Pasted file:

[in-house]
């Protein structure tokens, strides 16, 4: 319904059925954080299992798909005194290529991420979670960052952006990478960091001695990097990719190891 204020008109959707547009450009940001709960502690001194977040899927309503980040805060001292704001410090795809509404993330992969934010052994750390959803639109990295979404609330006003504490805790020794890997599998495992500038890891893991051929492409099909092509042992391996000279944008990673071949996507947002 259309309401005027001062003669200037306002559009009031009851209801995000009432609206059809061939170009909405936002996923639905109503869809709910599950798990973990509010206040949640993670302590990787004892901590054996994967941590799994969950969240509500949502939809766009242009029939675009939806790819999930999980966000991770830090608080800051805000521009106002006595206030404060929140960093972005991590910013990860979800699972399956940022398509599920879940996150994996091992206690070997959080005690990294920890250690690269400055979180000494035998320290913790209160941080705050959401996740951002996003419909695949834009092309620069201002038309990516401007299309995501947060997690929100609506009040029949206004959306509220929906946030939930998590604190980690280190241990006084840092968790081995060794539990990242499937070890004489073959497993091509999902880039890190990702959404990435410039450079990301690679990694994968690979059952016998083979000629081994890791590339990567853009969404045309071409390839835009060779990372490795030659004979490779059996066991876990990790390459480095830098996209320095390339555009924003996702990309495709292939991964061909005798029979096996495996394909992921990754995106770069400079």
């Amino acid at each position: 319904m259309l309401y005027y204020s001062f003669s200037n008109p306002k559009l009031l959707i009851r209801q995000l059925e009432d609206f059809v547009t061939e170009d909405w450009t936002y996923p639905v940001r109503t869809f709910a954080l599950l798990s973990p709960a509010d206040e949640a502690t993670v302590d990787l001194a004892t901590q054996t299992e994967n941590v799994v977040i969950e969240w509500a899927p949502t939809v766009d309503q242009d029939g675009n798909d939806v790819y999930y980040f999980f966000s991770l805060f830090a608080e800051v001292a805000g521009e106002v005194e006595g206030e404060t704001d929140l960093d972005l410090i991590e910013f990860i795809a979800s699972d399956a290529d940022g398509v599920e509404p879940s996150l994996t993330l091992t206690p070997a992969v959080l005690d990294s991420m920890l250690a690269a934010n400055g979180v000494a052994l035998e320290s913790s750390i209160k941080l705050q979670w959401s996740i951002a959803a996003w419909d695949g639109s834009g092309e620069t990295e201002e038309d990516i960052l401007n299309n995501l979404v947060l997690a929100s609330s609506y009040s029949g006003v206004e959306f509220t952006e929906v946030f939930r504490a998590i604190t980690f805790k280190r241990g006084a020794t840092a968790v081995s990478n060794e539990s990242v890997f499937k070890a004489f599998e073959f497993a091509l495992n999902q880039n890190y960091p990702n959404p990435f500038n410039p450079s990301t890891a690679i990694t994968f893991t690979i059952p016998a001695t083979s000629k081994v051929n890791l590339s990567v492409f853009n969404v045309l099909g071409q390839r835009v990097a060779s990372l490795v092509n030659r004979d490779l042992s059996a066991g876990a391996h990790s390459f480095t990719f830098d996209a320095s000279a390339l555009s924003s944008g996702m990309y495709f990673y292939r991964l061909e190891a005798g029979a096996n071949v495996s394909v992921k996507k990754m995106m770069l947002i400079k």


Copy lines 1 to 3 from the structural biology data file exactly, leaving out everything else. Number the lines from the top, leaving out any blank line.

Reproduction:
[in-house]
């Protein structure tokens, strides 16, 4: 319904059925954080299992798909005194290529991420979670960052952006990478960091001695990097990719190891 204020008109959707547009450009940001709960502690001194977040899927309503980040805060001292704001410090795809509404993330992969934010052994750390959803639109990295979404609330006003504490805790020794890997599998495992500038890891893991051929492409099909092509042992391996000279944008990673071949996507947002 259309309401005027001062003669200037306002559009009031009851209801995000009432609206059809061939170009909405936002996923639905109503869809709910599950798990973990509010206040949640993670302590990787004892901590054996994967941590799994969950969240509500949502939809766009242009029939675009939806790819999930999980966000991770830090608080800051805000521009106002006595206030404060929140960093972005991590910013990860979800699972399956940022398509599920879940996150994996091992206690070997959080005690990294920890250690690269400055979180000494035998320290913790209160941080705050959401996740951002996003419909695949834009092309620069201002038309990516401007299309995501947060997690929100609506009040029949206004959306509220929906946030939930998590604190980690280190241990006084840092968790081995060794539990990242499937070890004489073959497993091509999902880039890190990702959404990435410039450079990301690679990694994968690979059952016998083979000629081994890791590339990567853009969404045309071409390839835009060779990372490795030659004979490779059996066991876990990790390459480095830098996209320095390339555009924003996702990309495709292939991964061909005798029979096996495996394909992921990754995106770069400079």
């Amino acid at each position: 319904m259309l309401y005027y204020s001062f003669s200037n008109p306002k559009l009031l959707i009851r209801q995000l059925e009432d609206f059809v547009t061939e170009d909405w450009t936002y996923p639905v940001r109503t869809f709910a954080l599950l798990s973990p709960a509010d206040e949640a502690t993670v302590d990787l001194a004892t901590q054996t299992e994967n941590v799994v977040i969950e969240w509500a899927p949502t939809v766009d309503q242009d029939g675009n798909d939806v790819y999930y980040f999980f966000s991770l805060f830090a608080e800051v001292a805000g521009e106002v005194e006595g206030e404060t704001d929140l960093d972005l410090i991590e910013f990860i795809a979800s699972d399956a290529d940022g398509v599920e509404p879940s996150l994996t993330l091992t206690p070997a992969v959080l005690d990294s991420m920890l250690a690269a934010n400055g979180v000494a052994l035998e320290s913790s750390i209160k941080l705050q979670w959401s996740i951002a959803a996003w419909d695949g639109s834009g092309e620069t990295e201002e038309d990516i960052l401007n299309n995501l979404v947060l997690a929100s609330s609506y009040s029949g006003v206004e959306f509220t952006e929906v946030f939930r504490a998590i604190t980690f805790k280190r241990g006084a020794t840092a968790v081995s990478n060794e539990s990242v890997f499937k070890a004489f599998e073959f497993a091509l495992n999902q880039n890190y960091p990702n959404p990435f500038n410039p450079s990301t890891a690679i990694t994968f893991t690979i059952p016998a001695t083979s000629k081994v051929n890791l590339s990567v492409f853009n969404v045309l099909g071409q390839r835009v990097a060779s990372l490795v092509n030659r004979d490779l042992s059996a066991g876990a391996h990790s390459f480095t990719f830098d996209a320095s000279a390339l555009s924003s944008g996702m990309y495709f990673y292939r991964l061909e190891a005798g029979a096996n071949v495996s394909v992921k996507k990754m995106m770069l947002i400079k």